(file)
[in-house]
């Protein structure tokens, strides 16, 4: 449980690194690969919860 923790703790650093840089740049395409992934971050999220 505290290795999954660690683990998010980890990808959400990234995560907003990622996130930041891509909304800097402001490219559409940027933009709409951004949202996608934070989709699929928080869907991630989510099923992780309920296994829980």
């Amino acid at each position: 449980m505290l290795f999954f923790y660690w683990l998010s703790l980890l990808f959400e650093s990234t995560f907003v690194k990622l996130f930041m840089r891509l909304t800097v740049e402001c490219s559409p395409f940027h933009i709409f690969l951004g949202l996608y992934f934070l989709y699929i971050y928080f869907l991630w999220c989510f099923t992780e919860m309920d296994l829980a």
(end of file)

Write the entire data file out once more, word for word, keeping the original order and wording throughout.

[in-house]
């Protein structure tokens, strides 16, 4: 449980690194690969919860 923790703790650093840089740049395409992934971050999220 505290290795999954660690683990998010980890990808959400990234995560907003990622996130930041891509909304800097402001490219559409940027933009709409951004949202996608934070989709699929928080869907991630989510099923992780309920296994829980």
């Amino acid at each position: 449980m505290l290795f999954f923790y660690w683990l998010s703790l980890l990808f959400e650093s990234t995560f907003v690194k990622l996130f930041m840089r891509l909304t800097v740049e402001c490219s559409p395409f940027h933009i709409f690969l951004g949202l996608y992934f934070l989709y699929i971050y928080f869907l991630w999220c989510f099923t992780e919860m309920d296994l829980a």